Release Date: 2/06/12
Reviewer: Carter Fraser
- You They See
- Save My Day
Ghostree is a newly formed rock/indie-worship band from the UK. Interestingly, their debut EP was recorded in Nashville, where the group sought help from members of relatively better known American acts such as The Glorious Unseen, Gungor, and The Ember Days. On their self-titled EP, Ghostree pursues an atmospheric, guitar-based style with a mixed bag of successes and missteps.
Ghostree is neither entirely new, nor entirely heard before. At their best, the foursome does an admirable job of creating a fresh atmosphere of tension and ambition, while by and large sticking to basic song structures. “Hope” begins things well with a haunting guitar melody and progresses into a well-constructed rock anthem. It comes across as generally straightforward, yet wholly satisfying, mostly thanks to solid guitar work throughout. “You They See,” however, is the strongest track here, best displaying the sound Ghostree is trying to capture. The drums suddenly take center stage for the first and really only time on the EP, revealing a surprising amount of creativity. Mark Halliday’s frenetic beat in combination with Ghostree’s effective shimmering guitars makes the verses of “You They See” among the most impressive moments on Ghostree, exhibiting complexity indicative of a band with room to grow. The lack of many other opportunities for the drummer to shine is a tad disappointing considering his obvious talent. Vocalist Haydon Spenceley does a fine job holding the fort down as well, with his slightly nasal, distinctively British voice, culminating in a solid batch of elements to be found on these five songs.
Beyond the first tracks, however, there is a noticeable drop in quality. Not that the later cuts are bad by any means; they simply fail to show the potential previously displayed. “Glorious” and “Save My Day” are for the most part your typical indie-worship fare, be that a positive or a negative for each individual listener. The atmospheres are still present, but are used less effectively as the main instrumental parts become less impressive. Lyrically Ghostree is mostly a familiar release as well, with few-to-no noteworthy lines. Most of the lyrics are along the lines of usual worship clichés, such as the chorus of “Glorious” which blandly states, “glorious / You are / the Savior of the world / Lover of my soul.” Perhaps the biggest offense in terms of originality is the predictable closer of “Hallelujah,” which ends with the common climax of the word “hallelujah” sung repeatedly. It’s a shame too, as some portions of the song show potential, but the all-too-familiar finish diminishes their effect. There are still enough redeeming qualities present though to keep the second half of the EP enjoyable.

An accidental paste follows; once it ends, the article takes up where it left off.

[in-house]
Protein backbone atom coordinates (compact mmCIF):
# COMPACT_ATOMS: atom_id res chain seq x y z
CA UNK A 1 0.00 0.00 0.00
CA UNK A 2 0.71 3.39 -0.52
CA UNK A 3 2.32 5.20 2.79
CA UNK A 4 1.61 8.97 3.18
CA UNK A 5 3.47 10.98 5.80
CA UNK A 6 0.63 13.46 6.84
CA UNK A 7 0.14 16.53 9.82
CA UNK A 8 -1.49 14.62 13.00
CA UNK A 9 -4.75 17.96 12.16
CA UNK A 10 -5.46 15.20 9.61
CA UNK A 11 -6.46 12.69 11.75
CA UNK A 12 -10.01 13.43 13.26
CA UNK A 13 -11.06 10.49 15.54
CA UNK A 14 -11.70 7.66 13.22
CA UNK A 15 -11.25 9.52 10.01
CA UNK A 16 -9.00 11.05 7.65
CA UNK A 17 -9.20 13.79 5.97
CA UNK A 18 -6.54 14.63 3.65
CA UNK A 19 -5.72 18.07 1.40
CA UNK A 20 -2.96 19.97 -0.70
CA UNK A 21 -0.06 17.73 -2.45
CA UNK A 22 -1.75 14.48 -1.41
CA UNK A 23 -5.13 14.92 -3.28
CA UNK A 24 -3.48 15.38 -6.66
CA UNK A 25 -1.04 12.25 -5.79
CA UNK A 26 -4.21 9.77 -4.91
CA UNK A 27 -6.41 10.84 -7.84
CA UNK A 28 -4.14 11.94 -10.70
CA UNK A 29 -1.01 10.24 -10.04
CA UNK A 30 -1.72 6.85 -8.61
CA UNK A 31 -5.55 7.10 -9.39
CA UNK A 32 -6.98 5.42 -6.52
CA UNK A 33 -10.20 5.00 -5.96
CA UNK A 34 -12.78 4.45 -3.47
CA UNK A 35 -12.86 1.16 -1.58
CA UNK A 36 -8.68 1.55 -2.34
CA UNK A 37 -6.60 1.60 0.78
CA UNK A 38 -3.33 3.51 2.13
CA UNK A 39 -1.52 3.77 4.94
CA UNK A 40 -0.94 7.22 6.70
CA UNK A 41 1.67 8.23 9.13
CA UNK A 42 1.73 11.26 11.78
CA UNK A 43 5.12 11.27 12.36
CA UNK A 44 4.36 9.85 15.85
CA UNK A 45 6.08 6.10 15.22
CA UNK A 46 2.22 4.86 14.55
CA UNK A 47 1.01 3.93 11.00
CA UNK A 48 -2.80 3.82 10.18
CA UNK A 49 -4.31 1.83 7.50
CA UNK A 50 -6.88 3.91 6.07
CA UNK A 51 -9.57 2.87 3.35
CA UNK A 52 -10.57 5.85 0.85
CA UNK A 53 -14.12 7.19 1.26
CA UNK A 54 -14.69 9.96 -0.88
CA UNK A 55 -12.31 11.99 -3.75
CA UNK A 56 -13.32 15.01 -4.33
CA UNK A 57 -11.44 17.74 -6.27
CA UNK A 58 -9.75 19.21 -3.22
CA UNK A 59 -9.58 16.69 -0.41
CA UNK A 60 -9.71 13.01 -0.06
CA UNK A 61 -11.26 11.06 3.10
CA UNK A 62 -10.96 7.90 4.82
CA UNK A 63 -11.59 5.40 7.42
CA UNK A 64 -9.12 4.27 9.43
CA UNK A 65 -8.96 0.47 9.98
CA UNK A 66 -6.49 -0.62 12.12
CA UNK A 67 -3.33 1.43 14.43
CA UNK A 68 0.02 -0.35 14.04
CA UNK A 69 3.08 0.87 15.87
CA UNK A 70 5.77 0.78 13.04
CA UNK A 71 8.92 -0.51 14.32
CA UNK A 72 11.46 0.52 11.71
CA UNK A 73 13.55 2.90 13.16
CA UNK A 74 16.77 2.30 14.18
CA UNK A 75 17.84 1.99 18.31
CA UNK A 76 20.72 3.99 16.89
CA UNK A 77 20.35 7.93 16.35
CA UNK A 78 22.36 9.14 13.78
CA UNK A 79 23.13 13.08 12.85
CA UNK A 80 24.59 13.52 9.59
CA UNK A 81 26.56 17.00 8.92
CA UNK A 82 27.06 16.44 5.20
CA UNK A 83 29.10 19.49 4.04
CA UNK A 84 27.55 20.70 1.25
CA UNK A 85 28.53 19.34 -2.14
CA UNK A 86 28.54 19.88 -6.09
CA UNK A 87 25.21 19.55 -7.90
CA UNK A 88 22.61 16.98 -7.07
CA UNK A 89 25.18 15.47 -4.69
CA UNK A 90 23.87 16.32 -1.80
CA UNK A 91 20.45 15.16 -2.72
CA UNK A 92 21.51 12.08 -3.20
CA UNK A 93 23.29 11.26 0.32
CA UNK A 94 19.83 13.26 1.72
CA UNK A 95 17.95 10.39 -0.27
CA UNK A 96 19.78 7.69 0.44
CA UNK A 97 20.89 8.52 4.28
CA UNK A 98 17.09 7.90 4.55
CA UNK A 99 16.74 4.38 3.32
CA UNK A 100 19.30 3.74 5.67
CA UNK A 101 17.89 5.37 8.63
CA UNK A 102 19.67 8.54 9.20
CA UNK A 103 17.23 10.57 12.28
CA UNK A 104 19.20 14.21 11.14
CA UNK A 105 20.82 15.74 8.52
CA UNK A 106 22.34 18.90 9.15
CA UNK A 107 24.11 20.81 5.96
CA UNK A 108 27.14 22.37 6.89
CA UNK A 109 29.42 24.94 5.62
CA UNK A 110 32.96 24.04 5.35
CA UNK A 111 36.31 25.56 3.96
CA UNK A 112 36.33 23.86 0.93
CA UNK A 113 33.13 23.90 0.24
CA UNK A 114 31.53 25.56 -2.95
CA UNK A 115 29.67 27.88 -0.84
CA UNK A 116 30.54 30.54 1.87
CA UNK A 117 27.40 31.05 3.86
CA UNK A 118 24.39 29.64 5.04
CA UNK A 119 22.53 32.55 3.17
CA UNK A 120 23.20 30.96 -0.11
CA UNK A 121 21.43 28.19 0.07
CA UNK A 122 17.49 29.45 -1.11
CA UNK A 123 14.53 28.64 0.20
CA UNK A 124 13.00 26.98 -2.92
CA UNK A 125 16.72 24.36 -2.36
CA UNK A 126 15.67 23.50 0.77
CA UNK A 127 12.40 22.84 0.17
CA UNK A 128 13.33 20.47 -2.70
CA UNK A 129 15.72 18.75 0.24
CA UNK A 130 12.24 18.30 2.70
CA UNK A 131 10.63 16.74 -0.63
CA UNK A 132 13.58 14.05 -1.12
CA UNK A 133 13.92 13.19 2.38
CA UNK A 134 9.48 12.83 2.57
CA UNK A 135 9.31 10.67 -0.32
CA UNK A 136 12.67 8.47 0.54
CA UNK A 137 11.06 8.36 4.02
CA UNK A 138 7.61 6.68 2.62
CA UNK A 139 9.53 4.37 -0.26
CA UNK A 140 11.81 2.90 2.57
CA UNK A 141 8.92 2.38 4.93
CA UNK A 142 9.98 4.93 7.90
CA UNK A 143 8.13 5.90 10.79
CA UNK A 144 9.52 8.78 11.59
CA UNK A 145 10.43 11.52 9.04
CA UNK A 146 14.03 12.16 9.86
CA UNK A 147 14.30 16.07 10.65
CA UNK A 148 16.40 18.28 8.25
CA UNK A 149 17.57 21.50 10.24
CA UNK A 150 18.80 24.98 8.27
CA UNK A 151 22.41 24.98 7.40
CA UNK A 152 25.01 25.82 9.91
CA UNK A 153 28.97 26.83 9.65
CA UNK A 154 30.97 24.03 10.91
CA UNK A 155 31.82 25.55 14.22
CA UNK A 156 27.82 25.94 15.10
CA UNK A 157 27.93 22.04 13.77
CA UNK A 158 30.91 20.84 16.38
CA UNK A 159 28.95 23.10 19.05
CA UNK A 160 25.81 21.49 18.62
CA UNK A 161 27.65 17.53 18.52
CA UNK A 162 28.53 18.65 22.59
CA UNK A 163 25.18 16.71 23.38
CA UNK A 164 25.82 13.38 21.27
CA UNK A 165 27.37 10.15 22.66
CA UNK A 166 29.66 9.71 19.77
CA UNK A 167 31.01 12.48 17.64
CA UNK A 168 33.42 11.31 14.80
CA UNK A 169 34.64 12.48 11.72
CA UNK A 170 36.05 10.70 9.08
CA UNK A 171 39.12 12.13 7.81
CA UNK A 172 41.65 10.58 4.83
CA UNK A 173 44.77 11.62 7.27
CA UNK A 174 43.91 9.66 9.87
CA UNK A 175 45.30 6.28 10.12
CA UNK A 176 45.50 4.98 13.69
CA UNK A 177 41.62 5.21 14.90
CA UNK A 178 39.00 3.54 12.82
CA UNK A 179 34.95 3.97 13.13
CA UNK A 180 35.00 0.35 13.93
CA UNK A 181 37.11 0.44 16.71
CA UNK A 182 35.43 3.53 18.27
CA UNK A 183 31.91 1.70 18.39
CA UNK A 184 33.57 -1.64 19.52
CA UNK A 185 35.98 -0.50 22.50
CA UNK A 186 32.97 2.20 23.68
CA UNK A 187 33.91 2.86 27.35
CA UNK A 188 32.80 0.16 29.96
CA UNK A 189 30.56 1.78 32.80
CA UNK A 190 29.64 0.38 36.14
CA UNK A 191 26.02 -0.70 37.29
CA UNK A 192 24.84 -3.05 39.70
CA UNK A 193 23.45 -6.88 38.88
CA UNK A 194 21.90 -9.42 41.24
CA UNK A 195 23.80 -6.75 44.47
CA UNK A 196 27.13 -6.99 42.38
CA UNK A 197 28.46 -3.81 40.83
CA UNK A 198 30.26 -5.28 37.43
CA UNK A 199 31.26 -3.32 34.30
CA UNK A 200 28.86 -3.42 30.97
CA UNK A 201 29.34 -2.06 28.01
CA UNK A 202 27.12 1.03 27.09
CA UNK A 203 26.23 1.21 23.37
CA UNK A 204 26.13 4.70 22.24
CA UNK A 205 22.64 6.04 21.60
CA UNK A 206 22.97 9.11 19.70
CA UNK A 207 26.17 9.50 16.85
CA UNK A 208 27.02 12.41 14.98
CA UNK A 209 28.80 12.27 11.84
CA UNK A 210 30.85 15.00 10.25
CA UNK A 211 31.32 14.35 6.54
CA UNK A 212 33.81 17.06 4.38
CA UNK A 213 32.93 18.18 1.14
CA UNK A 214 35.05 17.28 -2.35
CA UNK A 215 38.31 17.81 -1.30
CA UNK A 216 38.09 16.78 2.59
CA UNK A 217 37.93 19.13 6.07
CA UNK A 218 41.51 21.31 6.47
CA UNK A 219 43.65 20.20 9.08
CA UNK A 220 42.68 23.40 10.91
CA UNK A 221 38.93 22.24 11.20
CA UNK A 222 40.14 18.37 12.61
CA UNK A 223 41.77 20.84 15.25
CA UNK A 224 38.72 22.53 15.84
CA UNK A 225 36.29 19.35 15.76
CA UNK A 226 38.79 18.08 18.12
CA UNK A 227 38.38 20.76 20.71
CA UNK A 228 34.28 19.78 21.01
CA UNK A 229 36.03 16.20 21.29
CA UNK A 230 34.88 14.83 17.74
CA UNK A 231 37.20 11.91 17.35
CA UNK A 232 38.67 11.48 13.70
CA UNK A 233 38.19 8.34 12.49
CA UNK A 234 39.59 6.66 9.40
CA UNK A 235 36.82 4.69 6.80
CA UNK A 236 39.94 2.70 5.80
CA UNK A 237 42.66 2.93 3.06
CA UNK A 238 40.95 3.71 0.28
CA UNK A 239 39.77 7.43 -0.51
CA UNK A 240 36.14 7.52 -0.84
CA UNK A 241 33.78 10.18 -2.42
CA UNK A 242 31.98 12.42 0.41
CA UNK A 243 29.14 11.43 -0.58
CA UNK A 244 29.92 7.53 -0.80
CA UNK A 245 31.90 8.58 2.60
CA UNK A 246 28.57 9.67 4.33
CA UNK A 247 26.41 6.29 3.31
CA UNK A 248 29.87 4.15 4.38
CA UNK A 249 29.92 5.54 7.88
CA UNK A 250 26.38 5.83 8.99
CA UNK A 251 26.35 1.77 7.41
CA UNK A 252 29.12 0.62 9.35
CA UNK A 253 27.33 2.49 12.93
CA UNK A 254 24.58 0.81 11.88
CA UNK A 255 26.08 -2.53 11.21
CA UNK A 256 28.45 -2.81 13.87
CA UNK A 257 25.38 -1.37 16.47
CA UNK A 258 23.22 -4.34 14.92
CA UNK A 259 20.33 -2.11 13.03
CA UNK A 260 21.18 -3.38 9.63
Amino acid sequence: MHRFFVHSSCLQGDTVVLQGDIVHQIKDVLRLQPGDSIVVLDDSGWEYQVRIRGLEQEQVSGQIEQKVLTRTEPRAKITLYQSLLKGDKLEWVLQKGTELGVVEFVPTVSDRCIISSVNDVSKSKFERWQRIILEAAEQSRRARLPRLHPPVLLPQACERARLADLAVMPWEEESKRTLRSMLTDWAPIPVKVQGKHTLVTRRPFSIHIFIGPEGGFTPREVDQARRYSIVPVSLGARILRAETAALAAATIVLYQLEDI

Overall: Ghostree is a worthwhile listen for fans of the indie-worship genre, but it’s unlikely to draw in many new listeners. However, there are enough moments of proficiency to keep Ghostree on the radar in the very possible event that subsequent releases capitalize on their strengths to a greater degree.
RIYL: The Glorious Unseen, The Ember Days, softer Muse, Future of Forestry